Think again. Ed Felten has made an interesting discovery:
Today eight colleagues and I are releasing a significant new research result. We show that disk encryption, the standard approach to protecting sensitive data on laptops, can be defeated by relatively simple methods. We demonstrate our methods by using them to defeat three popular disk encryption products: BitLocker, which comes with Windows Vista; FileVault, which comes with MacOS X; and dm-crypt, which is used with Linux. The research team includes J. Alex Halderman, Seth D. Schoen, Nadia Heninger, William Clarkson, William Paul, Joseph A. Calandrino, Ariel J. Feldman, Jacob Appelbaum, and Edward W. Felten.
Our site has links to the paper, an explanatory video, and other materials.
The root of the problem lies in an unexpected property of today’s DRAM memories. DRAMs are the main memory chips used to store data while the system is running. Virtually everybody, including experts, will tell you that DRAM contents are lost when you turn off the power. But this isn’t so. Our research shows that data in DRAM actually fades out gradually over a period of seconds to minutes, enabling an attacker to read the full contents of memory by cutting power and then rebooting into a malicious operating system.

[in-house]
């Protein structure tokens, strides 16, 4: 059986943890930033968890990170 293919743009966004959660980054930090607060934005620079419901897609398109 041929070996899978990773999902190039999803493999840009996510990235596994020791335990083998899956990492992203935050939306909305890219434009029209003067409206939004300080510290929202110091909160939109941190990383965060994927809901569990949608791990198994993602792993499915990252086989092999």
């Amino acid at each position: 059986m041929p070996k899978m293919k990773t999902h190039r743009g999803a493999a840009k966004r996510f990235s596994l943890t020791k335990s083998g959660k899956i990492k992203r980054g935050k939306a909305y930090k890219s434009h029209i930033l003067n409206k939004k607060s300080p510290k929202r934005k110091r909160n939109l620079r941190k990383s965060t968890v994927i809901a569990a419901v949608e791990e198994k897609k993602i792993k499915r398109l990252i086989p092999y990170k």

Interestingly, if you cool the DRAM chips, for example by spraying inverted cans of “canned air” dusting spray on them, the chips will retain their contents for much longer. At these temperatures (around -50 °C) you can remove the chips from the computer and let them sit on the table for ten minutes or more, without appreciable loss of data. Cool the chips in liquid nitrogen (-196 °C) and they hold their state for hours at least, without any power. Just put the chips back into a machine and you can read out their contents.
This is deadly for disk encryption products because they rely on keeping master decryption keys in DRAM…
Bet this won’t stop Gordon Brown & Co confidently asserting that our data are safe in their laptops.